Deportation of the Danish police

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During World War II, the Danish government chose to cooperate with the Nazi occupation force. Even though this applied to the Danish police as well, many were reluctant to cooperate. As a result, a large number of members of the Danish police force were deported to Nazi concentration camps in Germany. The Gestapo established the collaborationist HIPO Corps to replace them.

April 1940–September 1944[edit]

Nazi Germany occupied Denmark on 9 April 1940, and the Danish cabinet decided on a policy of collaboration. This applied to all civil servants, including the entire Danish police force, which began cooperation with its German counterparts.[1]

On 12 May 1944, Dr. Werner Best demanded that the Danish police should protect 57 specific enterprises against sabotage from the Danish resistance movement, which was growing in strength. Should the Danish civil service not accept this, the Danish police force would be reduced from 10,000 to 3,000 men.[citation needed] The head of the Danish administration, Nils Svenningsen, was inclined to accept this demand, but the organizations of the Danish police were opposed to the idea. The German request was ultimately turned down, and this was reported to Dr. Best on 6 June 1944. This reduced the Gestapo's already limited trust in the Danish police even further.

Arrest and deportation[edit]

The German army began arresting members of the Danish police in Denmark's main cities on 19 September 1944. The force numbered 10,000 men in that year.[2] 1,960 personnel were arrested and later deported to the Neuengamme concentration camp.[3] Policemen deported to Buchenwald were in two groups, the first group was sent on 29 September, the second was transferred on 5 October, 1944. On 16 December, following pressure from the Danish administration, 1604 men were transferred from Buchenwald to Mühlberg (Stammlager or Stalag IV-B), a camp for prisoners of war (POW)s. That meant an improvement in the situation for the Danish policemen; POWs had some kind of protection due to international conventions; inmates in concentration camps did not.[4][5]

Subsequently the policemen were scattered somewhat on various work details.

Negotiations[edit]

The Danish ministry of foreign affairs headed by Nils Svenningsen negotiated with the German authorities in Denmark over the release of Danish concentration camp inmates.[6] From late September 1944, transport with Red Cross packs was organized. An agreement was reached on 8 December 1944, for the release (and transport back to Denmark) of 200 sick policemen.

Simultaneously with the Danish negotiations, the Swedish count Folke Bernadotte intended to get all Scandinavian concentration camp prisoners to Sweden. The efforts to get prisoners from Scandinavia out of the German camps continued in the following months. In March and April 1945, 10,000 Danish and Norwegian captives were brought home from Germany in white buses. The majority of the deported policemen travelled with these vehicles. Some of the returning captives arrived at Frøslev Prison Camp just north of the border between Germany and Denmark.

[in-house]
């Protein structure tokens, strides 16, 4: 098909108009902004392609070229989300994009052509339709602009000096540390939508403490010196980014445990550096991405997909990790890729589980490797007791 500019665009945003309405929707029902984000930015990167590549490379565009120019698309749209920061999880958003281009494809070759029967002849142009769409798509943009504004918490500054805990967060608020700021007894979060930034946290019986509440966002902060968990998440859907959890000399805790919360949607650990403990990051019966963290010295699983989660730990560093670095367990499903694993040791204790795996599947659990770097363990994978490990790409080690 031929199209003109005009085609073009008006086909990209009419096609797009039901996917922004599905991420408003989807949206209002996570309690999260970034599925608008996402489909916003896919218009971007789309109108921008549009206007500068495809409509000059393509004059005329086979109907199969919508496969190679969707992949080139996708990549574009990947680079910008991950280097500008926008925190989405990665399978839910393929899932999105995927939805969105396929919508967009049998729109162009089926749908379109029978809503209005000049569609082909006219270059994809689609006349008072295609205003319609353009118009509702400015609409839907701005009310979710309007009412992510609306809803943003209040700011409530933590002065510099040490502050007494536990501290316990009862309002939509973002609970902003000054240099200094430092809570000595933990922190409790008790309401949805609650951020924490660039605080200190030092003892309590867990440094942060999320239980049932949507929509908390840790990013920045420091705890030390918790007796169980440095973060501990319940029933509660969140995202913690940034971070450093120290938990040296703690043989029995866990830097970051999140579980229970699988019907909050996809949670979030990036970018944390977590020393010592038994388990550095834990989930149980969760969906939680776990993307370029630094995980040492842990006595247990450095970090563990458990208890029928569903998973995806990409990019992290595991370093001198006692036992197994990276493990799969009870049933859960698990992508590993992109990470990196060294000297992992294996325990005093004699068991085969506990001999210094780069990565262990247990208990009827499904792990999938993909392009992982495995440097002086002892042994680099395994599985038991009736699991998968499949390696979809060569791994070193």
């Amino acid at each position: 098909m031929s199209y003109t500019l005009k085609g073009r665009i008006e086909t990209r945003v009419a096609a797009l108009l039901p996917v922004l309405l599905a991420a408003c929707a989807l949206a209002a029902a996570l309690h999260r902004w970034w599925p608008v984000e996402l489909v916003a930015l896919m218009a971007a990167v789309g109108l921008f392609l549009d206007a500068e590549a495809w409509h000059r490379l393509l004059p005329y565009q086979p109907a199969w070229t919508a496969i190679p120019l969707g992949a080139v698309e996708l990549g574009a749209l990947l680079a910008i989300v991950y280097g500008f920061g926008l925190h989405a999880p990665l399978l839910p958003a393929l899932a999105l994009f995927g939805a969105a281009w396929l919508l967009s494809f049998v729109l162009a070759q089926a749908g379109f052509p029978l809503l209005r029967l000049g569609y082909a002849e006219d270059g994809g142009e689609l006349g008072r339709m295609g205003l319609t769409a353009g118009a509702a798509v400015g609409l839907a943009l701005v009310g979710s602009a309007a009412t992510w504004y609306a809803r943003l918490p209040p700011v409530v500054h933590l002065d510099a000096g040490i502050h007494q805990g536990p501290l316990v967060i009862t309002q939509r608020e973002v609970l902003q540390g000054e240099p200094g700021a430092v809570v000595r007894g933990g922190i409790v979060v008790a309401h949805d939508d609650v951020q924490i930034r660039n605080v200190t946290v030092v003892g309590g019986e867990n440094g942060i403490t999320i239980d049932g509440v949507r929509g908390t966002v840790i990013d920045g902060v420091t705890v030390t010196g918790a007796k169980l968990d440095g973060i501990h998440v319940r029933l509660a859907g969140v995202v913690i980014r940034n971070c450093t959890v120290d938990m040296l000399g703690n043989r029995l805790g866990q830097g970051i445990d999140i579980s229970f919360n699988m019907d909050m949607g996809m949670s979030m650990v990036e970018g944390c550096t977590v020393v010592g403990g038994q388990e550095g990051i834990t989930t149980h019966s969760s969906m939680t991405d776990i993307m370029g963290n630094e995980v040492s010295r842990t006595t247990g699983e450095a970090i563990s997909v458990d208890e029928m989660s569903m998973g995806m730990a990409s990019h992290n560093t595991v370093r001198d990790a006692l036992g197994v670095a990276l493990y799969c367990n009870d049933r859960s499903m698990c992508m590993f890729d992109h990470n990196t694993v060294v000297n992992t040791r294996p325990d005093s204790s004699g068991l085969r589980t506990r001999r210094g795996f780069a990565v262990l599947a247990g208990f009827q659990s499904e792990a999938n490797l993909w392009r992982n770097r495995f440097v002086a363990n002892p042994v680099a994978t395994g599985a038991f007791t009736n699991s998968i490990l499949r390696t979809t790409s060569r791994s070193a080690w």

Number of deaths[edit]

The number of Danish policemen who died during their incarceration in the German camps varies between 81 and 90, depending on the source.[7] Several died afterwards due to camp-related illnesses. This group is a little more difficult to delimit. According to a calculation in 1968, 131 policemen died.[8]

The mortality rate among the Danish policemen was reduced after they left Buchenwald and were transferred to Mühlberg in December 1944. 62 men died in Buchenwald.

References[edit]

  1. ^ "Gads leksikon om dansk besættelsestid 1940-1945." Published 2002. Page 367
  2. ^ "19. September" by Carl Aage Redlich, published 1945, page 11.
  3. ^ The arrest and deportation of these men is described on page 122 of "Helvede har mange navne." by Jørgen Barfod and "Fange—dog fri / en dansk politimands oplevelser i tysk fangenskab 19. September 1944 til 4. maj 1945." by Aage Nielsen. Published in 1970. From page 94 and the following pages.
  4. ^ In 1933 Hitler issued a decree which warranted imprisonment of people indefinitely according to page 277 in "Gads leksikon om dansk besættelsestid 1940–1945." Published 2002.
  5. ^ Page 280 in "Gads leksikon om dansk besættelsestid 1940-1945." Published 2002.
  6. ^ Page 378 in "Gads leksikon om dansk besættelsestid 1940-1945." Published 2002.
  7. ^ According to page 79 in Walter Bartels book "Buchenwald : Mahnung und Verpflichtung : Dokumente und Berichte", published in 1960, 90 Danish policemen died in the camps.
  8. ^ The source from 1968 is quoted page 280 in "Fange—dog fri / en dansk politimands oplevelser i tysk fangenskab 19. September 1944 til 4. maj 1945." written by Aage Nielsen. Published 1970.